Hard to drug

Super-resolution (τ-STED) imaging of the androgen receptor in human prostate
Super-resolution (τ-STED) imaging of the androgen receptor in human prostate adenocarcinoma cells. © MPI for Molecular Genetics

Protein droplets reveal new ways to inhibit transcription factors in an aggressive form of prostate cancer

Many of the most potent human oncoproteins belong to a class of proteins called transcription factors, but designing small molecule drugs that target transcription factors is a major challenge. An international team of researchers from the Institute for Research in Biomedicine in Barcelona, the Max Planck Institute for Molecular Genetics, BC Cancer (University of British Columbia) and other institutions has now discovered a potential way to target the androgen receptor, the most prominent oncogenic transcription factor in prostate cancer, based on its propensity to form droplets also known as condensates. The results described in this publication set the basis for the foundation of Nuage Therapeutics , a spinoff of the Institute for Research in Biomedicine and ICREA.
 


Transcription factors play essential roles in turning the genetic information encoded by genes into proteins in all cells and organisms. These regulatory proteins bind DNA, turn genes on or off, and control the rate at which DNA is transcribed into mRNA, which is needed for protein synthesis. Because of their central role in transcriptional control, many diseases can be traced back to dysregulated transcription factors.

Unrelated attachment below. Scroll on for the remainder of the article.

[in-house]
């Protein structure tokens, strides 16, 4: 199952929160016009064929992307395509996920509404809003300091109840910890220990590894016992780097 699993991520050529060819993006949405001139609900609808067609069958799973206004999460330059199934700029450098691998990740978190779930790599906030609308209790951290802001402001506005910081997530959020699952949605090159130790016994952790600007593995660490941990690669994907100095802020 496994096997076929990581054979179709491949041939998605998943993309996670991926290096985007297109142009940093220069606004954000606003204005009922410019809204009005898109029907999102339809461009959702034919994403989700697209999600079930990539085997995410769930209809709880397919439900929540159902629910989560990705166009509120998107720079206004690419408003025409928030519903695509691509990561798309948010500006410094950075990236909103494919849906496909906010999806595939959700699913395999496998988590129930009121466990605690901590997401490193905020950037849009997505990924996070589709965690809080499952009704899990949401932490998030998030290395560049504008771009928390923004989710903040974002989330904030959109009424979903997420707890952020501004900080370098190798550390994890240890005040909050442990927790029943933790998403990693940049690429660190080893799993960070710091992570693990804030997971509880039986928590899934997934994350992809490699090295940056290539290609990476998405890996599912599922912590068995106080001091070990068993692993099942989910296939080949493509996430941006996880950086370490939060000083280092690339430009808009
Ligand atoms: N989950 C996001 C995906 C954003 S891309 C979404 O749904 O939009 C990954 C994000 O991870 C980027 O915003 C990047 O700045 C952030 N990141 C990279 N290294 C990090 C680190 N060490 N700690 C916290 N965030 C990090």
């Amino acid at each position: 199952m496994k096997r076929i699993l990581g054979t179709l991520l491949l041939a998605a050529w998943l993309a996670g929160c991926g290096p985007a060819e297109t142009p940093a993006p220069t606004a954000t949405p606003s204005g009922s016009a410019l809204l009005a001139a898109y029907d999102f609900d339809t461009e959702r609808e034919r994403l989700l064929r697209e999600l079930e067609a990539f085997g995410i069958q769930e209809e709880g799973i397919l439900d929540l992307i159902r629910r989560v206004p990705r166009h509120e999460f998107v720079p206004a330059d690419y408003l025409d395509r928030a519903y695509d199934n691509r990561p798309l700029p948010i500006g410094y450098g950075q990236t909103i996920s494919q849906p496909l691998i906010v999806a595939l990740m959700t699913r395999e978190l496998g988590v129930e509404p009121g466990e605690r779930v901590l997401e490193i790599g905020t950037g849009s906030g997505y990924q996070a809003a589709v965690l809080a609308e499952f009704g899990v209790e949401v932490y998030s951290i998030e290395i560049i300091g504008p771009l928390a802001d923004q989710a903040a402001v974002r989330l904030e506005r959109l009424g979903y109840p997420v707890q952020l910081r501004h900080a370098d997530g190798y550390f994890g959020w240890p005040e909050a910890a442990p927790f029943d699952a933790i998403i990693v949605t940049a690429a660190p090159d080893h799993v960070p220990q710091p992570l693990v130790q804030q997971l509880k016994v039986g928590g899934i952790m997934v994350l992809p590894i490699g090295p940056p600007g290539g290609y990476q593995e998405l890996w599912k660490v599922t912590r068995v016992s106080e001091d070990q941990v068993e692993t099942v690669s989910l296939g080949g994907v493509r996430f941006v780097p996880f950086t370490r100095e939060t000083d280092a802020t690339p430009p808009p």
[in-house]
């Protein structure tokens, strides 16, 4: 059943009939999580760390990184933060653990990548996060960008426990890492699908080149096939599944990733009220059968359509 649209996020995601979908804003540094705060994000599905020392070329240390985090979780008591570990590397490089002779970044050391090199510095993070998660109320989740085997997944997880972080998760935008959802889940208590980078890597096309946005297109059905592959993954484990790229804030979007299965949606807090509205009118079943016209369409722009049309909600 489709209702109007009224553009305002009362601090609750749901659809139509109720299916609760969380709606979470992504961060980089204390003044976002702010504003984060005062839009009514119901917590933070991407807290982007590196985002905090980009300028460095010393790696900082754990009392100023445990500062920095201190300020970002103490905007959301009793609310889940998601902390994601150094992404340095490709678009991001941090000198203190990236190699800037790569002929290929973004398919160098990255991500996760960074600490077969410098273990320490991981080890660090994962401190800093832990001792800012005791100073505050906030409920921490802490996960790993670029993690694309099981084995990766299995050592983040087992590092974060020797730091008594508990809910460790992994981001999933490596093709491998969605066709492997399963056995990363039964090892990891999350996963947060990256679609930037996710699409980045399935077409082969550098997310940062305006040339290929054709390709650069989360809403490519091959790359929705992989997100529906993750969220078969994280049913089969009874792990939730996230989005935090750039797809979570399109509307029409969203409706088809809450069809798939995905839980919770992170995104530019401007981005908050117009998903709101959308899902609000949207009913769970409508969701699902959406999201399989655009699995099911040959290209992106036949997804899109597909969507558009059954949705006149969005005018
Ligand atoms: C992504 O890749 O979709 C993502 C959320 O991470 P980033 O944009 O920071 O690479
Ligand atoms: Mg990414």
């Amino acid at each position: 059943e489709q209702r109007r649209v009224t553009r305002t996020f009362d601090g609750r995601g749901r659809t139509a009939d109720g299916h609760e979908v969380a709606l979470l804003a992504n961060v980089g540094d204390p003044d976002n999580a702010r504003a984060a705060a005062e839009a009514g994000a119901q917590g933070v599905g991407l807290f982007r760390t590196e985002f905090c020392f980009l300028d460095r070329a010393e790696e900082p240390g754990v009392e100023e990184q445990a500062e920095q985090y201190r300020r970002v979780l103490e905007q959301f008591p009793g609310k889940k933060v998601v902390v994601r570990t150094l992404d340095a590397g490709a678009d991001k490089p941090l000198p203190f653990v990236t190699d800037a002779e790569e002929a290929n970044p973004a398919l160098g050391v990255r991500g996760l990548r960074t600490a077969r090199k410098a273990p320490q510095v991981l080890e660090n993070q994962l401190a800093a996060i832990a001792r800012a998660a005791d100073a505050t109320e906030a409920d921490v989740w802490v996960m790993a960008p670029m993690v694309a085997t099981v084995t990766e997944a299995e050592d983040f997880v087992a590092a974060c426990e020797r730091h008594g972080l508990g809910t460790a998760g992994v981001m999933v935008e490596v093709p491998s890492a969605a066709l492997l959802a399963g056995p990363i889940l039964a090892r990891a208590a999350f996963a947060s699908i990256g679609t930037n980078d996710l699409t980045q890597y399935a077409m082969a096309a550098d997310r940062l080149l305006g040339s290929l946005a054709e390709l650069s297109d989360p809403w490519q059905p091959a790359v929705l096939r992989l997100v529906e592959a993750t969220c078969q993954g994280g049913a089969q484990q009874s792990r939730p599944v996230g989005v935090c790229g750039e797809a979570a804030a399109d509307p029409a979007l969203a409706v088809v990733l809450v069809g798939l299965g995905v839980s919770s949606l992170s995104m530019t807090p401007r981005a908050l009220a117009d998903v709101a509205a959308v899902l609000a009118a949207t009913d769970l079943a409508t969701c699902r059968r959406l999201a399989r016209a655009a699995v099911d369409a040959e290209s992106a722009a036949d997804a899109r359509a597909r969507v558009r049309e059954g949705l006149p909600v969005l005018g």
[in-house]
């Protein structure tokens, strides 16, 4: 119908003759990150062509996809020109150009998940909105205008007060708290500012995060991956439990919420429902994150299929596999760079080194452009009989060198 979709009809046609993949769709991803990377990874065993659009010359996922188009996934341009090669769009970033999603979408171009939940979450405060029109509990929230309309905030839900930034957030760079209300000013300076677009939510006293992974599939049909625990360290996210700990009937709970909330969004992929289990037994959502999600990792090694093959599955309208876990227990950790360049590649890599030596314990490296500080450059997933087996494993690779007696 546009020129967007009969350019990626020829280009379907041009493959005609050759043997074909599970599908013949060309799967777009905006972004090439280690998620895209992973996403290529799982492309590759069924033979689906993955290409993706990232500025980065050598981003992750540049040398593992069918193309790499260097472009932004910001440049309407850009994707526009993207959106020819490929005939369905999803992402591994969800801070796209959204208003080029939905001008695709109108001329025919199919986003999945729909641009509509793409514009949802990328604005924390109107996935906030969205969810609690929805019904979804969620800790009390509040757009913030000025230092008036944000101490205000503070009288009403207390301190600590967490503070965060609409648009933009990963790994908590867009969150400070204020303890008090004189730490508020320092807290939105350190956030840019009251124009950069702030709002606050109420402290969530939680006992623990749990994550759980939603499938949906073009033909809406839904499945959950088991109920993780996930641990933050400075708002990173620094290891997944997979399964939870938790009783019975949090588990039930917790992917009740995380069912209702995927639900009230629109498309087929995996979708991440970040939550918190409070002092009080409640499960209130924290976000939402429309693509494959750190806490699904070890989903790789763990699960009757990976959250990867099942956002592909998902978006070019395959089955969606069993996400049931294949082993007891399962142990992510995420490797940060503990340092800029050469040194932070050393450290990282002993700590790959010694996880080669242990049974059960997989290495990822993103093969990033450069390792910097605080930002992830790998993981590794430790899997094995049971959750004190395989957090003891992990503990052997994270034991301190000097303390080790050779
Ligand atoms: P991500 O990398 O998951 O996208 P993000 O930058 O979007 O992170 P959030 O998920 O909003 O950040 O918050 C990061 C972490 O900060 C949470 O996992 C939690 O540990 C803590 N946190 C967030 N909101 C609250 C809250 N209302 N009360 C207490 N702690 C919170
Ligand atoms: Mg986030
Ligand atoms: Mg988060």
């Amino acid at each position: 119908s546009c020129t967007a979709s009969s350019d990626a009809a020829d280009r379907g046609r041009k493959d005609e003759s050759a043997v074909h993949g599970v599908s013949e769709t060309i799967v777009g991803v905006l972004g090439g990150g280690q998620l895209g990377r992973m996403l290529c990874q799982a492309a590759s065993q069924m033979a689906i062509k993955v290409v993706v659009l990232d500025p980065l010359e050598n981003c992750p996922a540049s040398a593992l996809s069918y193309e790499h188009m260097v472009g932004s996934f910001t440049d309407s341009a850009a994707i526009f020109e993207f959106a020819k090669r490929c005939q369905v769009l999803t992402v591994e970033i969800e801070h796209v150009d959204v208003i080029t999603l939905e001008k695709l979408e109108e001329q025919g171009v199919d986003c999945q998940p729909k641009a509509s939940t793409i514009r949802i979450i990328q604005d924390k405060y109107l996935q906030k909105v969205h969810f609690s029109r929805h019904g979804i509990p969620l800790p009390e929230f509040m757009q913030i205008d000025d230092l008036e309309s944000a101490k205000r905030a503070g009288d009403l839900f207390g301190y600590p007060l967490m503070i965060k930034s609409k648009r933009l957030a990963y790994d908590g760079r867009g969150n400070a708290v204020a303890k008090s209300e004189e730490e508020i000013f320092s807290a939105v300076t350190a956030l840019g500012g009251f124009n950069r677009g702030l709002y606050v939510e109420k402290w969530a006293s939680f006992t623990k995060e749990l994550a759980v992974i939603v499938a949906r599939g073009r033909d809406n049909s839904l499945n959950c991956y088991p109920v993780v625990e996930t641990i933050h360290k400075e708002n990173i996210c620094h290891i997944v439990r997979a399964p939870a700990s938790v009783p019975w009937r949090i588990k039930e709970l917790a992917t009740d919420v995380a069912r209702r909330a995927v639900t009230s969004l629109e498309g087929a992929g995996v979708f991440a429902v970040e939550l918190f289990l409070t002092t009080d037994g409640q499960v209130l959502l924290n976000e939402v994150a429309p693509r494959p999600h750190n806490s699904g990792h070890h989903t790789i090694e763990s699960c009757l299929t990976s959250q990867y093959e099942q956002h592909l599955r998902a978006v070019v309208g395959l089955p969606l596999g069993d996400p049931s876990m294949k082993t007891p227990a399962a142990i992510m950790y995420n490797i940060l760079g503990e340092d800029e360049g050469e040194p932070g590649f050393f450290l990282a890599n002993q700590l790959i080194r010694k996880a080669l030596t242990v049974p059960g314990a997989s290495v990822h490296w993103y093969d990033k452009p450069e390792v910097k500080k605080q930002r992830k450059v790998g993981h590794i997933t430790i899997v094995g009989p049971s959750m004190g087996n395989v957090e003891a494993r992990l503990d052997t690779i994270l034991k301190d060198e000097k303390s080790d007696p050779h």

Inhibiting their activity, especially in cancer, offers therapeutic potential, but many transcription factors have a trick up their sleeve. Their activation domains are intrinsically disordered, meaning that the chains of amino acids that make up the domain lack a clear three-dimensional structure. The lack of a stable 3D structure makes it virtually impossible to design drugs that bind to the activation domains.

A research team led by Xavier Salvatella and Antoni Riera at the Institute for Research in Biomedicine, ICREA and the University of Barcelona, Denes Hnisz at the Max Planck Institute for Molecular Genetics and Marianne D. Sadar at BC Cancer (University of British Columbia, Canada) - focused on the tendency of intrinsically disordered proteins to form so-called biomolecular condensates. They found that the mechanisms involved in condensation could be exploited to inhibit androgen receptor activity in prostate cancer. "The rationale we have followed to optimize an inhibitor of the androgen receptor could be exploited to inhibiting other transcription factors, opening up new possibilities to address unmet medical needs," says Xavier Salvatella.

Cellular droplets, a new approach to targeting transcription factors

Biomolecular condensates resemble proteinaceous blobs floating on water under a microscope. The condensates form in a process called liquid-liquid phase separation, similar to how oil droplets coalesce when mixed in water. "We had previously observed that the androgen receptor forms biomolecular condensates when you add even a tiny amount of an activating molecule, such as testosterone, to cells" says Shaon Basu, now a computational biologist at the Charité and one of the study's first authors together with Paula Martínez-Cristobal at the Institute for Research in Biomedicine.